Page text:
Frankenstein




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  1. Choose a complex and important character in the novel Frankenstein who might—on the basis of the character’s actions alone—be considered evil or immoral. In your blog post, explain both how and why the full presentation of the character in the work makes us react more sympathetically than we might otherwise think.

    Provide strong textual analysis through the use of quotations for support.

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    1. In the novel Frankenstein, there is a very crucial character that can be classified as evil and immoral based on his actions alone. This character is the monster in which Victor Frankenstein created. Throughout most of the novel, the monster did some very obscene things to people in order to get revenge on his creator, Victor, because the monster thought that Victor should endure the hardships and miseries that the monster had gone through. The first horrendous thing that the monster did was kill Victor’s little brother, William, while he was hiking in the woods: “‘Frankenstein! You belong then to my enemy- to him towards whom I have sworn eternal revenge; you shall be my first victim.’ The child still struggled, and loaded me with epithets which carried despair to my heart: I grasped his throat to silence him, and in a moment he lay dead at my feet” (Shelley 100). When the monster found out that the boy was related to Victor, he showed no mercy and instantly killed the innocent boy. Once the monster started strangling the boy, he couldn’t stand to see him suffer due to many thoughts that ran through his head so he ended up just finishing him off. This is only one event out of many that the monster proves to be evil and immoral. Another event in which the monster tried seeking revenge on Victor was when he threatened to kill him on his wedding day and ended up killing Elizabeth: “But I discovered no trace of him, and was beginning to conjecture that some fortunate chance had intervened to prevent the execution of his menaces; when suddenly I heard a shrill and dreadful scream… I rushed towards her, and embraced her with ardour; but the deathly languor and coldness of the limbs told me, that what I now held in my arms had ceased to be the Elizabeth whom I had loved and cherished” (Shelley 140-141). At the beginning of this quote, Victor was looking sternly for the monster but could not find him anywhere in the house. Then, Victor started wondering if something had prevented the monster from killing him. That thought was quickly rushed away when he heard an appalling shriek from his wife in another room. He ran to the room and found his wife dead and he found the markings of his creation. This event shows how evil this character was because the monster killed the last person whom Victor loved and cared for. In this novel, the monster also killed Henry Clerval, Victor’s best friend, and practically killed Justine Mortiz after putting the blame on her for killing William. After these horrific events, the reader begins to feel sorry for Victor and reacts more sympathetically towards him because this cruel monster took everything from him. Whenever the monster shows up and kills another important person to Victor, the reader feels bad for him and later despises the monster. Therefore, after many obscene events, the monster can be considered evil and immoral.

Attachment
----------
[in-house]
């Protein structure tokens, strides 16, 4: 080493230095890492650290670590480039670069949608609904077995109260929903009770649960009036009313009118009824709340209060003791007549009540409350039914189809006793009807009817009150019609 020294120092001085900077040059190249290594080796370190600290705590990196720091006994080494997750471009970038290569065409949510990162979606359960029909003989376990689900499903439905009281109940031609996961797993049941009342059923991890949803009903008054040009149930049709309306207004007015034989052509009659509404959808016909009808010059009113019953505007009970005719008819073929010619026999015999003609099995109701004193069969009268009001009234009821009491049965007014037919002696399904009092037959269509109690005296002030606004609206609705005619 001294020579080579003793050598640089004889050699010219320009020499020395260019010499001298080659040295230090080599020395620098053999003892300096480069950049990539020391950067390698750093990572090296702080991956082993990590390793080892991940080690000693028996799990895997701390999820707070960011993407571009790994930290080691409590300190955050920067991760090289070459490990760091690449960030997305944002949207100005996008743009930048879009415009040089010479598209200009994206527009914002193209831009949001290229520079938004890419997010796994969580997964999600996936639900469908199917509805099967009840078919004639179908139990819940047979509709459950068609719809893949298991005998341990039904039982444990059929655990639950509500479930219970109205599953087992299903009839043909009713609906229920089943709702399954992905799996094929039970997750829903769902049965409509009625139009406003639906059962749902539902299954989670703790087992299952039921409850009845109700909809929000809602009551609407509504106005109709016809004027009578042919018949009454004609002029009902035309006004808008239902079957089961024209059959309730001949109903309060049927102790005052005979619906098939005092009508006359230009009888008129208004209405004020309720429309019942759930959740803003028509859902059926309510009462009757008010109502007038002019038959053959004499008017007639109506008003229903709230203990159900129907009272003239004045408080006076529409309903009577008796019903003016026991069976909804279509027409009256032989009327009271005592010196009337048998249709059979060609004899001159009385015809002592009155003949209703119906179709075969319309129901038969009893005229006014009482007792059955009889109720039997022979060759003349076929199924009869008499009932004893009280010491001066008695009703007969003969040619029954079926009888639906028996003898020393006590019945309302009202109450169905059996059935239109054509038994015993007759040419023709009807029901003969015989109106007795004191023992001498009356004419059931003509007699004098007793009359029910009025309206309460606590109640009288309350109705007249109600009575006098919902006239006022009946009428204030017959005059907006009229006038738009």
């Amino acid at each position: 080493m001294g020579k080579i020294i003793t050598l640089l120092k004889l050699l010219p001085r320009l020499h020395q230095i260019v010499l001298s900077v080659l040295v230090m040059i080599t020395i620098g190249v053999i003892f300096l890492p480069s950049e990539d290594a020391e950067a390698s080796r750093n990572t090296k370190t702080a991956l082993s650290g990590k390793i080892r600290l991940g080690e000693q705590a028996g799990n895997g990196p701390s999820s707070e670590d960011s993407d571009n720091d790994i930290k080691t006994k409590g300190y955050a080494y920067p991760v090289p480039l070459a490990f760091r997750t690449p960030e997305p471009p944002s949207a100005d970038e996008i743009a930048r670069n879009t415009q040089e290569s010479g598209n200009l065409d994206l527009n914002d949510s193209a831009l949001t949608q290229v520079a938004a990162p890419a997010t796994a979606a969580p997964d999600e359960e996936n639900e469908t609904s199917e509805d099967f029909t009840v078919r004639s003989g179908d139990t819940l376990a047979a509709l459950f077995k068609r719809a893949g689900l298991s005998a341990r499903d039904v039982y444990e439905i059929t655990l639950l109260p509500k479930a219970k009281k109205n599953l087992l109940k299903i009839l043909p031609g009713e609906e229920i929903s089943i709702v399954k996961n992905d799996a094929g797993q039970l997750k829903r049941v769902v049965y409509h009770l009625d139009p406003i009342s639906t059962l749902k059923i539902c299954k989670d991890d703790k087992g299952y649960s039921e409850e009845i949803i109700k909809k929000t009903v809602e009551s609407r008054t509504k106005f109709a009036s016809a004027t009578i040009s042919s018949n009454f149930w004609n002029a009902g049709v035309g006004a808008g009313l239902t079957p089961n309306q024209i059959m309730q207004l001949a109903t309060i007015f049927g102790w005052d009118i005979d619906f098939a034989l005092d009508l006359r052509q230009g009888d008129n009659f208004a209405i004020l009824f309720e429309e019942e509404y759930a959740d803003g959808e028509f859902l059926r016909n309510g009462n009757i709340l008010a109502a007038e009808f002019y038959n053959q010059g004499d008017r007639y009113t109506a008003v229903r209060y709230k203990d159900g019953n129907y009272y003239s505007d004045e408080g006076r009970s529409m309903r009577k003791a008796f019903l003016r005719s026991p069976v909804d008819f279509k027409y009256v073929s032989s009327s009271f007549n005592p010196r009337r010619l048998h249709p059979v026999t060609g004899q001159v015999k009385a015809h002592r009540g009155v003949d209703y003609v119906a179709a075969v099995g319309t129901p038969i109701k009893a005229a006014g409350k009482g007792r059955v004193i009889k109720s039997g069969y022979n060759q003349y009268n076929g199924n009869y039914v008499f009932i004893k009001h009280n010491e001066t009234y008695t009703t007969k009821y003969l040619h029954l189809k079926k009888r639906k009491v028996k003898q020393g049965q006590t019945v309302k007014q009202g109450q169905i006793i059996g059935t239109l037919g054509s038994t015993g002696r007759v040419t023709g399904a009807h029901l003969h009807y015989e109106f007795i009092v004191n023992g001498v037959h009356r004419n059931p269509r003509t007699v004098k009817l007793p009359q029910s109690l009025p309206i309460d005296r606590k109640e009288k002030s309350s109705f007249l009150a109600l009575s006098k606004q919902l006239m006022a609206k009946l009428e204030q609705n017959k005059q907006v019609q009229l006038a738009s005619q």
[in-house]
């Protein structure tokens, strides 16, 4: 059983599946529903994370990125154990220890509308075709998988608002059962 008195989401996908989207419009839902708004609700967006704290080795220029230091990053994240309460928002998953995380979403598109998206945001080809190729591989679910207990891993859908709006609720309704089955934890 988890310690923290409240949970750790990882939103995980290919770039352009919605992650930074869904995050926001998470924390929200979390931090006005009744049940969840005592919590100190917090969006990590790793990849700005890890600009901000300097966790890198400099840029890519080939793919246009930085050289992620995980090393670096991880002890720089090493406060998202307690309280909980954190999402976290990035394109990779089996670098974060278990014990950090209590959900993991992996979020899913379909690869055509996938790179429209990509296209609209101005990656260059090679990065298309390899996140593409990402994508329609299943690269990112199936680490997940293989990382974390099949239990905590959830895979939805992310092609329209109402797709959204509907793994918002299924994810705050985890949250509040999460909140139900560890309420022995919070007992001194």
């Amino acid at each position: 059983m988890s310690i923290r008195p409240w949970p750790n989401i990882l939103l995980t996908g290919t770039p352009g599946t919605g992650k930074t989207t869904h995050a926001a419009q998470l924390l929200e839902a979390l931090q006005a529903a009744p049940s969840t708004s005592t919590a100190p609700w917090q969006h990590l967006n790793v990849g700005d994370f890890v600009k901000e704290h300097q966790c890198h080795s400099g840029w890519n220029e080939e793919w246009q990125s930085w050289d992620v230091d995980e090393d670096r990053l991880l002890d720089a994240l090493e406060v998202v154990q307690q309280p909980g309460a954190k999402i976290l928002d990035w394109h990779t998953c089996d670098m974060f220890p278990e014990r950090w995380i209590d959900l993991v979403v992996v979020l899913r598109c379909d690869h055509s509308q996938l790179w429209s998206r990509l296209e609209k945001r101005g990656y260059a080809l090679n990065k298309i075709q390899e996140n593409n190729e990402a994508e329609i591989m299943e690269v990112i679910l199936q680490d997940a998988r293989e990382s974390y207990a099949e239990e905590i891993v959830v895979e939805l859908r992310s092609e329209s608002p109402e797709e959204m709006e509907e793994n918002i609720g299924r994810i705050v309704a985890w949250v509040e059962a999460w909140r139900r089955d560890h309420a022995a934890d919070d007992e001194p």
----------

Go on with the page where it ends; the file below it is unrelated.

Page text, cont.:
-Zach Schaben

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  2. How does the setting of the novel help to develop a major theme or reinforce the tone? Select one specific passage of setting and break down the word choice, imagery, and physical features of the surroundings and extrapolate that on to the work as a whole. How does the setting help to advance the meaning of the work OR help to reveal the attitude of the writer toward her subject?

    There are many settings to choose from. The important thing is to select one, quote lines from this setting, and analyze the author's purpose in the use of this setting.

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